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Your assertion implies a na´ve view of OOP. There are many examples in the various class libraries that I have used of classes that could not withstand changes to their subtypes without serious breakage occuring in applications. Why else do you think the java.lang.String or System.String classes in the Java platform and the .NET Framework respectively are final/sealed?
I can rattle of a number of Java and .NET framework classes where subclassing them and overriding a few key methods would cause significant breakage to apps that process the base type. This is even worse when you throw interfaces into the mix, try passing an Oracle XDK implementation of the org.w3c.dom.Element interface to one expecting a Excelon implementation and see how many apps can withstand the change.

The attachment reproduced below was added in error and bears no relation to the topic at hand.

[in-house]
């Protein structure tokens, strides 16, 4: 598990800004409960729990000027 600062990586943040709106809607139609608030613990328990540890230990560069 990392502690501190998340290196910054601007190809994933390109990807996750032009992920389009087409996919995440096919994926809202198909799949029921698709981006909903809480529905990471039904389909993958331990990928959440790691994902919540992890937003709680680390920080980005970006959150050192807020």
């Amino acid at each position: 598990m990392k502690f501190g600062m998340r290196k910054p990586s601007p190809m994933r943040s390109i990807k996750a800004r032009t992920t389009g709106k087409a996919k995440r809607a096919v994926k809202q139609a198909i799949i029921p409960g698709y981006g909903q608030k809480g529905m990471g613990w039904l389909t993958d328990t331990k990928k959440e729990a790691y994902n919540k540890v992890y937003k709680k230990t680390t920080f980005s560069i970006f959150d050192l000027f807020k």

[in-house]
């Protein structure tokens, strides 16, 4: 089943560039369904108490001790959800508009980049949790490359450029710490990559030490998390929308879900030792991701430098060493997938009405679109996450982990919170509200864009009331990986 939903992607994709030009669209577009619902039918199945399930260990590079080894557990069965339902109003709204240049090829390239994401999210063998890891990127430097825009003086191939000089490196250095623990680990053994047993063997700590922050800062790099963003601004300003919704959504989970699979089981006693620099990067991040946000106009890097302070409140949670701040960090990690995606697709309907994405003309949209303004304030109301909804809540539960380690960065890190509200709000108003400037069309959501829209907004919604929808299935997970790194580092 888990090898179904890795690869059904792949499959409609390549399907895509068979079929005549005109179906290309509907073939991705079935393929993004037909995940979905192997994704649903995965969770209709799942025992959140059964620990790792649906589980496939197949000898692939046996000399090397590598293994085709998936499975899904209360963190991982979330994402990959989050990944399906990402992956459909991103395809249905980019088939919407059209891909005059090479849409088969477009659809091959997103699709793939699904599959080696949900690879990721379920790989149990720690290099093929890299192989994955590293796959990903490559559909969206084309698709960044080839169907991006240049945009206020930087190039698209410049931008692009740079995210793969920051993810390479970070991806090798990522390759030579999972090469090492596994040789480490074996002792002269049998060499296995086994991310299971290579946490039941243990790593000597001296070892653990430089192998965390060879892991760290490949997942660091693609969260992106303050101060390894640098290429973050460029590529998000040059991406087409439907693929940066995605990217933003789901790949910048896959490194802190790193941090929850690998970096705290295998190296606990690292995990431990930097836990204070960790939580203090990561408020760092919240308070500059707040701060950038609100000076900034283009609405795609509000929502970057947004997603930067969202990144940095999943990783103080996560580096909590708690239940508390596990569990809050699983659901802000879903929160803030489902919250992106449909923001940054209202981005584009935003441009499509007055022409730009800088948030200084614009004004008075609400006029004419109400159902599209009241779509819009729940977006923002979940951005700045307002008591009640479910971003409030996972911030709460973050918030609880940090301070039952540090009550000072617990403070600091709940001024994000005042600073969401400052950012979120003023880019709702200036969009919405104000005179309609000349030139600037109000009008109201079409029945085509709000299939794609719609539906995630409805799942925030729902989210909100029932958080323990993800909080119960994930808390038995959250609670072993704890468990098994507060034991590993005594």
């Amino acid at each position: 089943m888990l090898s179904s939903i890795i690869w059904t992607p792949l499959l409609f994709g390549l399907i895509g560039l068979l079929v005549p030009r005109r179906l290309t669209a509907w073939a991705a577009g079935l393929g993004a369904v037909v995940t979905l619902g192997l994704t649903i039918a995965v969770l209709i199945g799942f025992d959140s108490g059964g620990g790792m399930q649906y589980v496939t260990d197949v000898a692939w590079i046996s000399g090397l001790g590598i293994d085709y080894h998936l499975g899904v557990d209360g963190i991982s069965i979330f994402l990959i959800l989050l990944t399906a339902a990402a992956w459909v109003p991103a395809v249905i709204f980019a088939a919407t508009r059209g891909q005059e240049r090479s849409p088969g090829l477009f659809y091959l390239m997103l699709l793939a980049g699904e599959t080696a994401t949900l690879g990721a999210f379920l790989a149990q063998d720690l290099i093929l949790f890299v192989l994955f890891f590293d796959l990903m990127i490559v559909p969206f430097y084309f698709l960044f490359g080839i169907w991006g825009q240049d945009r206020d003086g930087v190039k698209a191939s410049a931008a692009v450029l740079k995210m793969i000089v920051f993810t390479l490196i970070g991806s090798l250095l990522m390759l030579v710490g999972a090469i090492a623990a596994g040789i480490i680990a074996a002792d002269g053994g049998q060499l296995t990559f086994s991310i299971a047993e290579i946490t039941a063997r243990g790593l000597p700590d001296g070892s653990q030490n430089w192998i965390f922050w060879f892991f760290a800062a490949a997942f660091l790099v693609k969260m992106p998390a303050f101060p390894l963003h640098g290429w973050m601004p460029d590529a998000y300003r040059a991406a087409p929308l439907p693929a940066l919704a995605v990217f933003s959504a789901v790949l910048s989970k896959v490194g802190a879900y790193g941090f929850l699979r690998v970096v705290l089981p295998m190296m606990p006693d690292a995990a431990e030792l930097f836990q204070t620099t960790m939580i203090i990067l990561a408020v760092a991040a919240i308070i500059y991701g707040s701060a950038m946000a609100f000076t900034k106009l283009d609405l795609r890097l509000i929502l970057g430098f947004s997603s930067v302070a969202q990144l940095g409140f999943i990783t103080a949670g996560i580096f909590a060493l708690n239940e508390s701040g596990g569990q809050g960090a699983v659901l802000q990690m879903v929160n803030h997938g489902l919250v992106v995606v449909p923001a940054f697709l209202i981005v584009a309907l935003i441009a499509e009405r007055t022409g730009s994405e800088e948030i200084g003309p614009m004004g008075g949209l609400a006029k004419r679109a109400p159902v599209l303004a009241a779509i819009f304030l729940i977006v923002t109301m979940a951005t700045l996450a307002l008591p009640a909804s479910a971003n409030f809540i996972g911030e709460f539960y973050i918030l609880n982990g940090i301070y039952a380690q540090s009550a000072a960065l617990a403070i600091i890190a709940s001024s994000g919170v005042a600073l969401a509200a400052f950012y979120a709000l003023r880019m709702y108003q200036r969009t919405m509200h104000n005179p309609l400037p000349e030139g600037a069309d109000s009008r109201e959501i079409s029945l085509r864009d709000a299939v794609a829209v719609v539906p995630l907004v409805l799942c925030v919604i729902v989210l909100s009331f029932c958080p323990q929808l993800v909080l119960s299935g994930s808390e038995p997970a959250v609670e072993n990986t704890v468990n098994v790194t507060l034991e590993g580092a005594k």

The main difference is that we've been practicing OOP for years and now know how to utilize classes in a manner that avoids breakage. That's why I said I'll hold my judgement until type aware processing of XML becomes widespread.
PS: Sorry for the brusque email, I'm late for dinner. :)
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From: Paul Prescod [mailto:email@example.com]
Sent: Monday, September 02, 2002 9:20 PM
Let me try to summarize the problem with XML Schema inheritance this
way: The defining characteristic of subtyping in OO languages is that if the subtype is properly designed it *will not break code* written for the supertype, whether the supertype predicted your extensions or not.
This can be achieved with XML Schema inheritance only if the people writing code for the supertype practiced a high level of discipline. In other words, subtyping "just works" for clients in OO languages. It takes (IMO) unacceptable levels of discipline in XML Schema.